But the nature of the concern is also important in this regard. Verse 15 begins with a significant variant reading; the words “against you (singular)” are not in some ancient manuscripts. This is significant and raises the question. Do I go and point out the fault only when a fellow believer has wronged me, or whenever I think that he or she has committed a sin whether or not it affects me? The scholars’ arguments are balanced and divided on this. Take a look at the note of Mt 18:15 in the Notes section for some of the technical issues Scripture scholars face. In these particular notes I will take the avenue that “against you” is a later addition and thus the concern is for the spiritual welfare of a person, even absent sin against you personally. This is one way in which Jesus begins to delineate the role of discipleship in a way that expresses the interrelationships of all members of the community.
How serious a sin? One should note that in this section, the sin and the sought for reconciliation is within the community rather than with God. At one level our text is about life together as a community of believers, rather than our lives in relationship with God (although the two should not be separated.)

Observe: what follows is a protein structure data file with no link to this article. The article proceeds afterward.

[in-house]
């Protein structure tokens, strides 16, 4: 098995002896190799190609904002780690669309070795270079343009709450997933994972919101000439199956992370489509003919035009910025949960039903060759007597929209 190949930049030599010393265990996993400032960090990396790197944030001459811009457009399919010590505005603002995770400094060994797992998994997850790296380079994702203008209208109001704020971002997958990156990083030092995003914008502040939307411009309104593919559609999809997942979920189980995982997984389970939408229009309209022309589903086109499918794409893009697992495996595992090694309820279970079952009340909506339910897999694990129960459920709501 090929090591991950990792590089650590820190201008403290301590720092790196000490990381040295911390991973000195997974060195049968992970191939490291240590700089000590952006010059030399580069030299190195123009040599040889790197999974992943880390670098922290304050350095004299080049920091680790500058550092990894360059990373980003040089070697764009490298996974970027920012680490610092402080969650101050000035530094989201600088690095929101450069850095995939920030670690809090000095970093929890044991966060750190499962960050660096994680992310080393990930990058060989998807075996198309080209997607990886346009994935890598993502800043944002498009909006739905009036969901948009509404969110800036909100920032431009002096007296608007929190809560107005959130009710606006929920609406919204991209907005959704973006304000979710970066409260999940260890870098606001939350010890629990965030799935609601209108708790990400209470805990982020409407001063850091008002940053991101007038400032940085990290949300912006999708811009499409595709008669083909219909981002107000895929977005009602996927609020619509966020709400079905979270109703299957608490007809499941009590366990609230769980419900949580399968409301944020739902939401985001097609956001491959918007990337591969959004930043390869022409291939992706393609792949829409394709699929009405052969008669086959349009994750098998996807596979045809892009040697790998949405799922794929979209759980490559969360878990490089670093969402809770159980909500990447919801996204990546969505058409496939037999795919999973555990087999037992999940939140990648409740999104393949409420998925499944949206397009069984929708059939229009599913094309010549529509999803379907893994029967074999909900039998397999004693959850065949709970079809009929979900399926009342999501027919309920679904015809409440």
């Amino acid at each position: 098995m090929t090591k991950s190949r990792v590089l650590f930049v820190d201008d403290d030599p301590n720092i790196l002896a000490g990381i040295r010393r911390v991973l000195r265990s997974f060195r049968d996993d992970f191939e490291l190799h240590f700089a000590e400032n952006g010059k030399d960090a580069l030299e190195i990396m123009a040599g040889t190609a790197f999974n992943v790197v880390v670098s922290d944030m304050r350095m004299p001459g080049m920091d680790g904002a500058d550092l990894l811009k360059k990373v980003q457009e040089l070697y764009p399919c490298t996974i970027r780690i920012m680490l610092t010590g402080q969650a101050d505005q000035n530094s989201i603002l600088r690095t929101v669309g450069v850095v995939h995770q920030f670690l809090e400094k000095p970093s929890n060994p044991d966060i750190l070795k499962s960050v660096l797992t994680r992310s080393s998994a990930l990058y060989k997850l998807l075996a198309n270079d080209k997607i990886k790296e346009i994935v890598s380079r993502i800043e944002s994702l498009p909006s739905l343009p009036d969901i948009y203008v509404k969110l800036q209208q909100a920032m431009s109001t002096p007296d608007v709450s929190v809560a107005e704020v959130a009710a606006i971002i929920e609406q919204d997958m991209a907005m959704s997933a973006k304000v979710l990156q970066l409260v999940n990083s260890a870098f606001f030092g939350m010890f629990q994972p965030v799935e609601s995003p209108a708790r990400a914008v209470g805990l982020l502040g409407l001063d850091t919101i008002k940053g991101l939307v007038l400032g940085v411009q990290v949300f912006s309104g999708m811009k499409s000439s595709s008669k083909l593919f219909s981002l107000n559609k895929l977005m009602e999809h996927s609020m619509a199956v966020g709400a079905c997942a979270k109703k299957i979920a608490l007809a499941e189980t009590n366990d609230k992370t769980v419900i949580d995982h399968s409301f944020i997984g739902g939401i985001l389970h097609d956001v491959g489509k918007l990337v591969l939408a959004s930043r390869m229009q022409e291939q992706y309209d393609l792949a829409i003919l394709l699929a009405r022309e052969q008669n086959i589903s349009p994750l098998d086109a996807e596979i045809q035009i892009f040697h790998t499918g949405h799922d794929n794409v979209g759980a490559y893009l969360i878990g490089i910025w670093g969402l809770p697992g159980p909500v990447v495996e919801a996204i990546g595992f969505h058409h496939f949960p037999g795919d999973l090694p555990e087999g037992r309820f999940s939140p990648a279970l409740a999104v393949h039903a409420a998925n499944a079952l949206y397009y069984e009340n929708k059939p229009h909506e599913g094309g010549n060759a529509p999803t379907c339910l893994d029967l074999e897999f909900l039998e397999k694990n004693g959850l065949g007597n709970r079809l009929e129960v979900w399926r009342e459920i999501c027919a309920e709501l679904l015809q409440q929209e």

Whether the sin is against an individual or the community, what sin would result in the member being confronted? The Greek word harmartano (sin) has the sense of “to miss the mark” and thus “to fail.” Should this only refer to the “big sins” that are worthy of prison sentences? Would this be a member who steals from the community or leads a life wholly against the gospel values? This word harmartano only occurs three times in Matthew: One other time in the verses for next week (18:21), and in reference to Judas betraying Jesus (27:4). Could Jesus have restored Judas to the fellowship after this sin? Would the disciples have accepted Judas back in? We’ll never know. Judas, in Matthew, hangs himself.
Whatever the sin might be, the process begins with going to the sinful one and beginning a dialogue. This step is not new with Jesus. The same Greek word, elegcho, is used in the LXX (Greek version of OT): “You shall not hate in your heart anyone of your kin; you shall reprove your neighbor, or you will incur guilt yourself. You shall not take vengeance or bear a grudge against any of your people, but you shall love your neighbor as yourself: I am the LORD.” Lev 19:17-18.